Australian Energy Regulator clamps down on network charges

Customers could have lower bills as the energy regulator clamps down on network charges.
Customers could have lower bills as the energy regulator clamps down on network charges.

More than $210 could be shaved off the annual electricity bill for NSW households, and $360 for small businesses, says the energy regulator, if its proposed price restrictions go ahead next year.

On Thursday, the Australian Energy Regulator announced its draft decisions on planned spending of NSW electricity distributors, slashing their proposed operating and expenditure costs for 2014-19 by more than a third.

It aims to restrict what Ausgrid, Endeavour Energy and Essential Energy – responsible for poles and wires that transport power across the state – can charge customers to recoup network upgrade and maintenance costs.

Ausgrid's revenue from consumers could drop by 35 per cent to $6.5 billion, savings its customers $189 a year on their annual bill.

Endeavour Energy proposed revenue could be reduced to $3 billion, saving its customers $159 a year. And Essential Energy customers could enjoy a big saving of $346 in 2015-16.

"Our draft decisions propose lower allowed revenues for transferring electricity and gas, which, if implemented, should result in lower energy bills for end users in the ACT and NSW," AER chairwoman Paula Conboy said.

"These reductions would be followed by small increases in each of the three subsequent years [in line with the yearly Consumer Price Index]."

Network charges on bills have inflated with extravagant spending – or "gold-plating" on poles and wires – in recent years and now account for 50 per cent of an energy bill issued to NSW users. The charge  makes up just 30 per cent of bills in Victoria.

But the industry says what may seem like a win for consumers, is actually a loss in the long run.

Energy Networks Association head John Bradley said the "unsustainable" spending cuts could compromise reliability, safety and efficiency outcomes for customers.

"If implemented, these funding cuts put at risk key consumer outcomes relating to safety, maintenance and outage response times," he said.

"Consumers end up paying more under this kind of 'roller-coaster' regulation where underspending is followed by higher cost catch-up spending and political intervention."

The Electrical Trades Union and United Services Union also joined the chorus of protest, saying the AER's proposal would increase blackouts, reduce safety and lead to extensive job losses.

"Blackouts will be more likely on the hottest and coldest days, as power demand surges, reconnections will be slower following natural disasters, bushfire risks are likely to increase, and the safety of workers and the public will be put at risk,"  ETU NSW secretary Steve Butler said.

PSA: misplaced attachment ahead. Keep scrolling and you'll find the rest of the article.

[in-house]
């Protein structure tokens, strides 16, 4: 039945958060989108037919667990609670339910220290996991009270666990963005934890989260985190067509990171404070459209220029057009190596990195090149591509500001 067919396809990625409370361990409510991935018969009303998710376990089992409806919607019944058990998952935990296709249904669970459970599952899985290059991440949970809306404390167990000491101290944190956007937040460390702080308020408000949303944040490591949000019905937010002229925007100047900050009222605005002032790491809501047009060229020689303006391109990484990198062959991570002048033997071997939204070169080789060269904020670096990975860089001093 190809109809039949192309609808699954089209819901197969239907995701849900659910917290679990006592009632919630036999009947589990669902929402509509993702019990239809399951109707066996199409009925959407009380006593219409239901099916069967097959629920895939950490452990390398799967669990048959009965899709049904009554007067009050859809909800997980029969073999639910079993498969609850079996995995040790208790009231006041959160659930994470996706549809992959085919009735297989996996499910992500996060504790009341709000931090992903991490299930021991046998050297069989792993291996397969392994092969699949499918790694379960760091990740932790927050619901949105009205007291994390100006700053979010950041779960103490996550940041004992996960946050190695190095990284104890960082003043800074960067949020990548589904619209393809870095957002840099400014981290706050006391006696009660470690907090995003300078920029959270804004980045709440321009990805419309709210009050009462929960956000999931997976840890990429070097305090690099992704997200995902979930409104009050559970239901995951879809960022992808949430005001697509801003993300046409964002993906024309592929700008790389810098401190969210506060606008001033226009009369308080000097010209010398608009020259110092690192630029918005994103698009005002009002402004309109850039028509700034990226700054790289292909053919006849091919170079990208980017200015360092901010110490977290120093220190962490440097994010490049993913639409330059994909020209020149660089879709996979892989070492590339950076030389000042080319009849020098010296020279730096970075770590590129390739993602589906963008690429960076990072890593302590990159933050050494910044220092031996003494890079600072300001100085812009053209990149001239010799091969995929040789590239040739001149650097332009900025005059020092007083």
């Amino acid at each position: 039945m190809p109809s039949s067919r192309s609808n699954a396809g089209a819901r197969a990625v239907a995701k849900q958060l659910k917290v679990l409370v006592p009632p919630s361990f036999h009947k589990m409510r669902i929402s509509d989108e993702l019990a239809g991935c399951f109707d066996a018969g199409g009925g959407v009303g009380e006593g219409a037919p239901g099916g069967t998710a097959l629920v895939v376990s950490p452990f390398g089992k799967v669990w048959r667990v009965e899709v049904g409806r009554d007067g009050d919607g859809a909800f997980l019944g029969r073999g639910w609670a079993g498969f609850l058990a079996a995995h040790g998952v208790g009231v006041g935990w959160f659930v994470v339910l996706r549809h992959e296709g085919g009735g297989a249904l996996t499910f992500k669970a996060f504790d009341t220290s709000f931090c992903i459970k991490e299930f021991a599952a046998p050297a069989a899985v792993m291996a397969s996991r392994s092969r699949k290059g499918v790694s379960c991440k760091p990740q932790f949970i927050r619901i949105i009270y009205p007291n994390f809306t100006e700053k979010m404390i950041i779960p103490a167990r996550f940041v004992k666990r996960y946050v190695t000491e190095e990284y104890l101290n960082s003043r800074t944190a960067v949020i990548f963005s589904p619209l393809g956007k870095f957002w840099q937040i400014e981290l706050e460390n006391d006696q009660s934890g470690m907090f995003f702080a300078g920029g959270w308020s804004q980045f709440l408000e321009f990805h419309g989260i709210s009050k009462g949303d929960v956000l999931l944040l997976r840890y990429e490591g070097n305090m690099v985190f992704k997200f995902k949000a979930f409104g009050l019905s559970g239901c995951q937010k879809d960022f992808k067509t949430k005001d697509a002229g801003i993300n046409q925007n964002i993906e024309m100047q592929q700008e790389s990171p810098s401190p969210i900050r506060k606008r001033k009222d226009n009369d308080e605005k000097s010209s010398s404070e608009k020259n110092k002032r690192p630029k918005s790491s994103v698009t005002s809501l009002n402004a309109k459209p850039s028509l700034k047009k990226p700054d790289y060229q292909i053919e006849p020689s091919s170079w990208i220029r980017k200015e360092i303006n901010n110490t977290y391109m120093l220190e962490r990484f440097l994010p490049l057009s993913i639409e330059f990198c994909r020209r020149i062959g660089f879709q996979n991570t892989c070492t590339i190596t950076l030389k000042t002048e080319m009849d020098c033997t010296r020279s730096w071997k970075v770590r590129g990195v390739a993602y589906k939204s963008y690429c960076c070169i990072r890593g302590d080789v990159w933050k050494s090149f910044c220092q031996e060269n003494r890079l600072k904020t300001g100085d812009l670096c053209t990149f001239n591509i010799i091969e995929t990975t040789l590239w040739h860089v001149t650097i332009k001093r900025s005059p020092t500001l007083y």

"The last thing we want is for the people of NSW to end up with poorer services and reduced safety because the Federal Government's energy regulator imposes unsustainable cuts to our electricity network," said USU energy manager Scott McNamara.

But Gabrielle Kuiper, senior policy officer at the Public Interest Advocacy Centre, said the AER's draft decisions were welcome news to the increasing number of NSW families struggling to stay on top of soaring energy costs.

The regulator revealed this week that almost 33,000 households in NSW had lost their power supply in 2013-14 because of unpaid bills as energy costs escalated – twice the number five years ago.

Dr Kuiper also said there was room for improvement in regards to the allowed rate of return – the forecast of the cost of funds a network business requires to attract investment in the network.

The AER has dropped it from 10 to 7.15 per cent, saying it reflected lower interest rates and improved financial market conditions.

"We will be requesting the regulator to look at reducing the rate of return, because 70 per cent of the costs for consumers in some way is related in some way back to that."

In a separate announcement, the Australian Energy Market Commission said new pricing rules will begin on December 1 that would  save households up to $145 a year.

Families will pay bills that more closely reflect the way they use electricity. Those who use power steadily through the day will see immediate benefits.

"By having prices that reflect the costs of different patterns of consumption, we are giving consumers clearer choices as we develop a more efficient, incentive-based network regulation framework," AEMC Chairman John Pierce said .

Oliver Derum, another senior policy officer at the Public Interest Advocacy Centre, said energy prices could drop even further if previous over-investment by the networks is written down by the NSW government before the proposed lease of the networks.

"That could cut bills further by hundreds of dollars a year. We would urge the NSW government to consider this option as part of the sale process," he said.

The AER's final decision will be released in April, and the new rates will apply from July.

It undertook extensive benchmarking work that found that NSW businesses are less efficient than their counterparts in Victoria and South Australia.

AER chairwoman Paula Conboy encouraged consumers to take part in the consultation process by making submissions via the AER website.

"We want customers to get involved, that customers have their say in the bills that they are paying for," she said. "Energy customers should shop around for the best deal to suit their needs, using our website"

This story Australian Energy Regulator clamps down on network charges first appeared on The Sydney Morning Herald.